The good news is that the ship is open to visitors on Saturday 22nd 2019, to have a visit you must get a ticket from the Eventbrite website.

Many thanks for the photographs from Eric Pemberton of the ship coming into the dock

For more information about tickets, visit the Eventbrite site here

 

The Mudchute Agricultural Show 2019 – 29th and 30th June

Get away from the urban jungle and get a taste of the countryside with the Mudchute Agricultural Show 2019. The show takes place over two days and allows city dwellers to enjoy some of the delights of country life.

Mudchute will welcome rare breed sheep from London’s City Farms and beyond for two days of livestock shows, with categories such as best young handlers, primitive sheep and best lambs.

Test your baking and culinary skills by entering the fresh produce competitions which will take place on Saturday with cakes and bakes as well as jams, chutneys and more. For those whose passion is growing, the hanging baskets and vegetable box competitions are not to be missed. Community participation is encouraged and free registrations are open from 10am on the day.

Fleece spinners, wood workers and willow weavers will demonstrate their crafts and local market stall holders will sell their creations. There will be a Shetland pony photo booth and raffle with proceeds going directly towards the upkeep of the Mudchute Park & Farm.

Visitors are encouraged to bring their own picnic or enjoy a meal at Mudchute Café, Ruby Red tea caddy or the food truck.

MasterChef semi-finalist Annie McKenzie and team will close the day bringing food and theatre together in a production of The Wind in the Willows, an immersive dining experience like no other (book tickets ahead).

Mudchute Park & Farm is one of the largest inner City Farms in Europe with a wonderful collection of British rare breeds and currently home to over 100 animals and fowl. Set in 32 acres of countryside in the heart of East London, Mudchute is a community charity, with a working farm, stables and a wide range of education activities.

Mudchute Agricultural Show 2019 takes place on Saturday 29th and Sunday 30th of June between 11am – 4pm

Lower Field, Mudchute Park and Farm, Isle of Dogs ,London E14 3HP

Entry is Free

For more information, visit the Mudchute Park and Farm website here

The Changing Face of Canary Wharf – June 2019

Each year, I try to keep readers up to date with some of the latest building developments on the Island and Canary Wharf.  It has been a time when the various developments have progressed quickly and the new Canary Wharf skyline is beginning to take shape.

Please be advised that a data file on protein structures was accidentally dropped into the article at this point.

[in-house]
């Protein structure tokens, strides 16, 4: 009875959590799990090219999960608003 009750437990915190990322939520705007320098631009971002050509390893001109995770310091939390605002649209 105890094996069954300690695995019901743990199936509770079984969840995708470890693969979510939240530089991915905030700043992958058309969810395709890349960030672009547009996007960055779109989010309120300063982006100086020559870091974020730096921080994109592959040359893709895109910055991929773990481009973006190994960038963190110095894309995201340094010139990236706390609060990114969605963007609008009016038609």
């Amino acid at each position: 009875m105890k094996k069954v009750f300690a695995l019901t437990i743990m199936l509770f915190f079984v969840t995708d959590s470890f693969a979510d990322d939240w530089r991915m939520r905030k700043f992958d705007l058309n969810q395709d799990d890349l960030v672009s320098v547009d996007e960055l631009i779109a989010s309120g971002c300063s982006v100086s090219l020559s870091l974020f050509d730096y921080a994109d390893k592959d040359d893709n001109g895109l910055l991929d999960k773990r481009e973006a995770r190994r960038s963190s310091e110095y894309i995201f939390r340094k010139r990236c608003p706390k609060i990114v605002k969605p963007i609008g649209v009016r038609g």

Whilst there are some major developments on the Island, most of the larger developments are around Millwall Dock, Marsh Wall and especially overlooking the South Dock around South Quay and the developments in Canary Wharf are taking place in the east and west fringes of the estate. Two major schemes are under development, Wood Wharf and the Newfoundland development.

Both developments have made considerable progress with the buildings steadily moving upwards, the Wood Wharf site in particular is taking shape with its distinct residential tower climbing higher  and other buildings in various states of development.

When completed the Wood Wharf site will have a mix of uses, including a residential area for over 3,200 new homes, nearly 2 million sq ft of commercial office space, and 335,000 sq ft of shops, restaurants and community uses.

At the other side of the Island, the 58-storey residential tower on the Newfoundland site is now well into construction with glass facades nearly completed.

If you think this will be tall, it will be dwarfed by the new development over the road from the Newfoundland site, it is based on the old City Arms site and is called the Landmark Pinnacle which will have 75 levels which the developers claim will be London’s largest residential tower. This will eventually be part of the Landmark complex which is situated near the site.

Along Marsh Wall are the beginnings of the Wardian towers, there will be two blocks at South Quay Plaza, Galliard are building more towers which will be part of Millharbour Village and finally there is the Madison scheme is progressing well.

It is remarkable that except for complaining about the various road and path closures and the disruption of lorries delivering materials, most people take very little notice of the various developments until they are completed.

It is worth noting that this is one of the biggest developments in the United Kingdom since Canary Wharf was built. Because most of the development has been concentrated at the top of the Island, there has not been widespread criticism, although many questions are being asked about coping with the increased population and the increase in workers coming into Canary Wharf to work.  In the next few years, it is expected the population of the Isle of Dogs will be double that of 2011. The delay to Crossrail is not likely to impact too much due to the buildings state of development in not anywhere near completion.

The history of the Isle of Dogs has been about change, however in the next decade; the whole skyline of the Isle of Dogs will change dramatically. It is part of the process that started with the building of Canary Wharf skyscrapers that seemed to change London’s attitude to tall buildings forever.